How to Get a Green Card through Marriage with DACA or Deferred Action

Deferred Action for Childhood Arrivals, known as DACA, does not automatically lead to permanent residency at this time. However, that doesn’t mean that those with DACA don’t have any options to become permanent residents and get green cards. This article reviews some of those options. It’s always best to speak to an immigration lawyer before starting any green card process to make sure you’re on the right path.

Marriage-Based Options for DACA Holders

Many people wonder if marrying a US Citizen or permanent resident will allow them to apply for green cards. Sometimes it does, but every case is different and some people have easier options than others. Two of the most important factors are whether the person with DACA was inspected and admitted, as well as the status of their spouse.

Adjustment of Status for DACA Holders Who Marry

The easiest situation is for someone who has DACA but who previously entered on a visa or was given parole at some point. Many people who have DACA today entered the US as visitors on a B2 visa, border crossing card, or similar status. In doing so, they were “inspected and admitted” and can adjust status in the US if they marry a US Citizen.

Being paroled is different than being inspected and admitted on. Parole is usually granted to people at the border or after applying with USCIS using form I-131. It used to be easier for DACA holders to get parole. Today, in most cases it will be extremely challenging, but it is still possible to request parole before leaving the United States for serious humanitarian reasons. If someone was not inspected and admitted on a visa, but was paroled, they are still eligible to adjust status if they apply through marriage to a US Citizen.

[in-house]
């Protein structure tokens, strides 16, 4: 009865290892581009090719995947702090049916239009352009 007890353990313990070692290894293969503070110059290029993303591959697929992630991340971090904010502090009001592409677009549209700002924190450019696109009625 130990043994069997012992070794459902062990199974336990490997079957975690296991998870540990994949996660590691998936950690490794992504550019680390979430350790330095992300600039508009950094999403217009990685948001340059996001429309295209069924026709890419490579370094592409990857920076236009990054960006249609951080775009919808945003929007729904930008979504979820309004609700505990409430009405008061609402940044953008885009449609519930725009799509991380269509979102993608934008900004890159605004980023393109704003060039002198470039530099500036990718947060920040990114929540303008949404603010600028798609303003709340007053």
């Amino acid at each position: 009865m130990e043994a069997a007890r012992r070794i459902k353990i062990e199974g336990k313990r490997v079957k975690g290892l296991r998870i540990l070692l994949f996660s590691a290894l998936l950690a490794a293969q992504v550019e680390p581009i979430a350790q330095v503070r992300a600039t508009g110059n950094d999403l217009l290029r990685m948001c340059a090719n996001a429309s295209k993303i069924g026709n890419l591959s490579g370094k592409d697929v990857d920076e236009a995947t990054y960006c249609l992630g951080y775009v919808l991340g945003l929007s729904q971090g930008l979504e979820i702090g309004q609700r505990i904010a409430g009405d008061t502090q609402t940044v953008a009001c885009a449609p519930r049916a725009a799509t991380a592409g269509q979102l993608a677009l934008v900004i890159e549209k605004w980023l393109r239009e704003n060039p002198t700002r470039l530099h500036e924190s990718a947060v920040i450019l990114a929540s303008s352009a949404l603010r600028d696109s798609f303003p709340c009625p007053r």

If the DACA holder marries a resident rather than a citizen, they may still have options, but those options are usually more challenging. Most people who were not inspected and admitted or paroled must leave the US to consular process rather than adjust status. But there are some important exceptions. It’s important to check with a lawyer before starting a process.

Consular Processing for DACA Holders Who Marry

Those DACA holders who are not eligible for adjustment of status can sometimes still consular process. Many people prefer to adjust status in the US for many reasons, but it is not always allowed. Consular processing means traveling back to one’s home country to attend a visa interview, after which the case is approved and the person becomes a resident when they reenter the United States.

As mentioned above, most people who were not inspected and admitted or paroled into the US must leave to become residents. In many cases, they will need a waiver due to having spent significant periods of time in the US without lawful status. The most common path is filing an I-130 family petition, followed by an I-601A provisional unlawful presence waiver, and then finally attending the interview abroad.

Waivers are not required for some DACA holders because the DACA status protected them from gaining “unlawful presence.” There are immigration punishments that affect people who overstayed or lived unlawfully in the US, and those are based on how many days of “unlawful presence” they have accumulated. Typically it becomes impossible to leave and reenter after 180 day. Having DACA will prevent those days from counting as unlawful presence for purposes of some immigration punishments. These cases must be reviewed with a lawyer to be safe.

For many other people, a waiver will be necessary because the immigration punishment triggers the moment they leave the US. Unfortunately, waivers can be challenging to obtain, especially for younger couples without children. Waivers involve a high standard of “extreme hardship” which is defined in a way to exlcude many kinds of hardships that couples face when separated. Because the process of obtaining proof for a waiver can be challenging, it’s highly recommended to schedule a consultation and work with an experienced lawyer on waiver cases.